August Wilson, Sam Uskovich and Harold Bloom
“A Thirst for Knowledge”

An Undelivered Speech–2003/4

by Paulette Dickerson

I’ve been thinking a lot over the last few years about why and how people come to have a thirst for knowledge. Why are some people always looking for more information about history, hobbies, health, wealth or happiness? What makes a lifelong reader or a successful playwright or a literate person or a literary anything?

You know how it is—some people can’t wait to grow up because no one will make them read or study anymore and other people can’t wait to grow up because, when they do, they know that no one will monitor their reading—they can keep their noses in books as much as they want to.

There was a piece in the New Yorker magazine about the playwright, August Wilson. It was a slightly breathless piece, like most celebrity interviews are, but about three-quarters of the way through was a reminiscence about Wilson’s schooldays. That was the eye-opener.

In the middle of a section that described one failure after another—truancy, disrespectfulness, disillusionment, despair, transferring, dropping out, being kicked out of one school after another—young Wilson, upset by the accusations of one of his teachers, left the class and the school building with no intention of ever going back.

Normally this would be the nail in the coffin for a poor urban kid but Wilson lucked out. He didn’t want his mother to know that he wasn’t in class, so he spent his days at the local library. All day, every day for months, he read book after book sitting there at the library—didn’t check them out, just read them—hundreds of books on all topics, fiction and nonfiction.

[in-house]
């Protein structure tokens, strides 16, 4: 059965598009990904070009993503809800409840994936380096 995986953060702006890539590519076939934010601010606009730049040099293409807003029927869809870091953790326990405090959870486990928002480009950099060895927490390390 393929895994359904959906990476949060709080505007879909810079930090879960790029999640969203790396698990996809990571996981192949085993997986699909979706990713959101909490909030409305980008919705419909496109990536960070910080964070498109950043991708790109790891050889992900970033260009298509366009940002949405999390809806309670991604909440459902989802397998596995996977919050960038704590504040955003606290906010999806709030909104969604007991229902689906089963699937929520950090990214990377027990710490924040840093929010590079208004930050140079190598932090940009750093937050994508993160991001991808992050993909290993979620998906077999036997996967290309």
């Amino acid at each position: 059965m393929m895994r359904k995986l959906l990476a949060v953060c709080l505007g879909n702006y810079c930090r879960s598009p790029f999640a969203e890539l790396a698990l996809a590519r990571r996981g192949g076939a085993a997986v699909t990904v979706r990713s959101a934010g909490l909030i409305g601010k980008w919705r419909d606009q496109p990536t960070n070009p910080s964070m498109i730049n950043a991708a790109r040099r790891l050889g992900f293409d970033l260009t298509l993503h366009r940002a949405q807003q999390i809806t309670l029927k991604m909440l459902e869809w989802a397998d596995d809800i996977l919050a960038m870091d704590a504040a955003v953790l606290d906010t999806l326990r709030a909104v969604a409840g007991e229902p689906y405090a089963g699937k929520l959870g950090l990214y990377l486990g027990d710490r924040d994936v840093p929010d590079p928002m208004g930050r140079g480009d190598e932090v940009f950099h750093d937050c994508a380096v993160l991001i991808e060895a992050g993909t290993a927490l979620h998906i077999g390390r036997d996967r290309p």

The New Yorker article kept going through the playwright’s early life and on to his first plays and those who mentored him as a young writer. It was interesting but what I found more compelling were the two or three paragraphs about his neighborhood library.

Another beneficiary of the New York Public Library System was Harold Bloom. His parents were Russian émigrés who did not speak English and had no books at home. A New Yorker article about Mr. Bloom revealed that the public library was where he discovered his love for words and ideas. Like August Wilson, Mr. Bloom also navigated the sea of knowledge alone. Or, perhaps, not quite alone. The librarians of that time were happy to recommend book after book to an interested teenager.

I had an art teacher in high school who was just about the coolest guy any of us knew. For a while after I graduated, I kept in touch with him. We had talks periodically. Sometimes he would throw art stuff my way. One of those times, he told me about some other kid he’d run into recently—a kid who was memorable to him because she was the only student he was sure he’d failed to teach or to help.

Apparently, she’d come rushing up to him in some public place to thank him for being the best teacher she’d ever had. She said he’d been kinder to her than anyone else had ever been, that he had inspired her to become a teacher and that she was most of the way through college and doing well.